Wednesday 28 October 2015

Great Expectations

Today, I am celebrating my 20-years-tango anniversary. 

This seems like a good opportunity to check, if I am happy with what I achieved in my tango life. At least this is how my post will start, but I could not prevent it from ending up in my usual rant. So, if you are looking for an unconditional praise of tango, better don't hold your breath. ;-)

On October, 28th in the year of 1995 - last century - a much younger Melina and her partner started participating in a tango practica, that a dancer from Berlin had started in their home town. Unfortunately this first encounter with tango was quite unsatisfying. Showing someone a step and then letting the students fool around, did not meet my expectations of learning a dance. Also back then, there weren‘t any milongas, so the whole thing was kind of pointless. Which is why after a year of dabbling, we stopped going to that practica.

But we did not forget Tango, went on practising our steps once in a while, somehow knowing that there must be more to it. Dreaming of something better...

In January 2000 we found that a small tango-community had developed without us noticing. Now there was a real school with milongas and workshops. So much better than before, although the classes still consisted of memorising steps. But now they were presented in a more professional way. Luckily we soon discovered another school in a neighbouring town. They danced in a close embrace, used Cabeceo and Cortinas, taught some tango technique (before showing the new step) and were friendly and welcoming. We had found our tango home.

You all know what happened soon: I got to know Detlef, we started danced together, we were asked to teach a pre-milonga class in another city, then more... We started giving regular classes in several towns, travelling a little, then more, gave up our normal professions, started working internationally... Our story is not unique, but I am quite proud with what we achieved. 

I had never fantasised about being a tango teacher. In the beginning, just wanted to dance nicely. After starting to teach, I just aimed to do a good job. Nothing more or less. And therefore all my expectations were exceeded in every possible way: Although we were neither argentine, nor young and attractive, although our dance is quite plainly, we not only managed to make a living from being tango professionals, but so much more. We have grown a solid reputation for our technical, musical and pedagogic approach and for organising or promoting quality events. We have even had a part in building an international community of close embrace dancers and friends. Without having to fake anything or to compromise our philosophy. Quality, reliability and authenticity have been my main guidelines in these last years. And I am really content with the outcome. When I go to a tango event nowadays, there is such an good chance, that I get nice dances in a pleasant environment.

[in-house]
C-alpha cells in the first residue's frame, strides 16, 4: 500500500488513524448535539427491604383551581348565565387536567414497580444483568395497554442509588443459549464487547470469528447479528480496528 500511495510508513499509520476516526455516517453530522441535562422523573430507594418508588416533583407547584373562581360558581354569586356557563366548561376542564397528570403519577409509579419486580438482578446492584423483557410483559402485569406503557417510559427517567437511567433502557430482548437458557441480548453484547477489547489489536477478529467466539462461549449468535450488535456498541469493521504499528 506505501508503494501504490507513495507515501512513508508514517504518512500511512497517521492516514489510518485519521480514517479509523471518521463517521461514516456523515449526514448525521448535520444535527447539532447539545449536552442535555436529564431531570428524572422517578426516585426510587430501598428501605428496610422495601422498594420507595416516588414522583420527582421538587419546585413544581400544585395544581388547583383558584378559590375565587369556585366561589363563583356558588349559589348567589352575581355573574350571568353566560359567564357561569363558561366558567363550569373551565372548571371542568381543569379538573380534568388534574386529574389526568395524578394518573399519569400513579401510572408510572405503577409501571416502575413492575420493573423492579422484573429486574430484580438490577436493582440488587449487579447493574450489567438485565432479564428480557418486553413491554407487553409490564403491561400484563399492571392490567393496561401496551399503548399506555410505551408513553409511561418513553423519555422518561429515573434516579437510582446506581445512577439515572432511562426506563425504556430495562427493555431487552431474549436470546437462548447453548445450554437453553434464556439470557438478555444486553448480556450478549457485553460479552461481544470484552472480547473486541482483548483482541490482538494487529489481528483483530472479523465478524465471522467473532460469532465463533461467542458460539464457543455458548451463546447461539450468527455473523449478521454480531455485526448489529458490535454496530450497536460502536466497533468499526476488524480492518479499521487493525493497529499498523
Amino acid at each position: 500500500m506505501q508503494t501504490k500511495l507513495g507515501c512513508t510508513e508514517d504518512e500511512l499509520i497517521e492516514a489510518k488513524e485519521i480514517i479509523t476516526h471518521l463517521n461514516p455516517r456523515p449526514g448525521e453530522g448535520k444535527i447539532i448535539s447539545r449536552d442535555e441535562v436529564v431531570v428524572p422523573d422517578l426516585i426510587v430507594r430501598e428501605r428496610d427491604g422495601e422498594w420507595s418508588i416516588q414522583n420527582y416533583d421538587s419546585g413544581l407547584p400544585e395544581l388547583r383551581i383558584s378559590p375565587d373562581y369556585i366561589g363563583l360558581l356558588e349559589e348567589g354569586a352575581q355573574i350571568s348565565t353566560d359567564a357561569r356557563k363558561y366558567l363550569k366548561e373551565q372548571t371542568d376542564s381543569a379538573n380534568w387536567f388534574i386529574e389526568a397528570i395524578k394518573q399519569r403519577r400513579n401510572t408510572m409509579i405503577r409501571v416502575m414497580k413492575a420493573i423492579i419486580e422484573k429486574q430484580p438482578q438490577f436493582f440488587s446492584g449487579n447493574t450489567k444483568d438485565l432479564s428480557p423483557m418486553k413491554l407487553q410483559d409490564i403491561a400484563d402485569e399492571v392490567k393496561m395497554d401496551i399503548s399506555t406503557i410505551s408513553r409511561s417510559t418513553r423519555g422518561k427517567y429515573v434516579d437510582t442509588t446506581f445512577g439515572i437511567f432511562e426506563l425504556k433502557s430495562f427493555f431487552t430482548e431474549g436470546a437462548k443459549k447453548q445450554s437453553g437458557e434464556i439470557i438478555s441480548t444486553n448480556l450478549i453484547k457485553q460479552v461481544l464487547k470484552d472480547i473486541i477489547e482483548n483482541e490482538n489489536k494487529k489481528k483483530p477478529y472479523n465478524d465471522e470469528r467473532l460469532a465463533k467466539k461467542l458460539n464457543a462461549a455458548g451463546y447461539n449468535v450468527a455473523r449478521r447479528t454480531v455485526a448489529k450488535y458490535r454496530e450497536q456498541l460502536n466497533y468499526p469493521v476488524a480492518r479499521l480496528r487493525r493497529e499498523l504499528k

I am also happy about what I learned by teaching and organising. From my students, from the exchange with other dancers, in recent years through the research of music, our Tango-Teacher-Training (TTT) and the work on our book+DVD. I feel as if have been given a great gift: a profession in which I can help people to widen their horizons and offer them the opportunity to discover the joy of embracing to the music. It is wonderful to see the concentrated and happy faces in a class or a milonga. I don‘t need everyone to be a world champion or an image of myself, but if people after a class walk a little nicer or pay more attention to their partners and to the music, that‘s already a lot gained. I do my best, but I cannot produce miracles. 

The problem is: with my general approach of wanting to do everything as good as possible, I might have involuntarily contributed to a rise of expectations, that have gotten quite out of hand.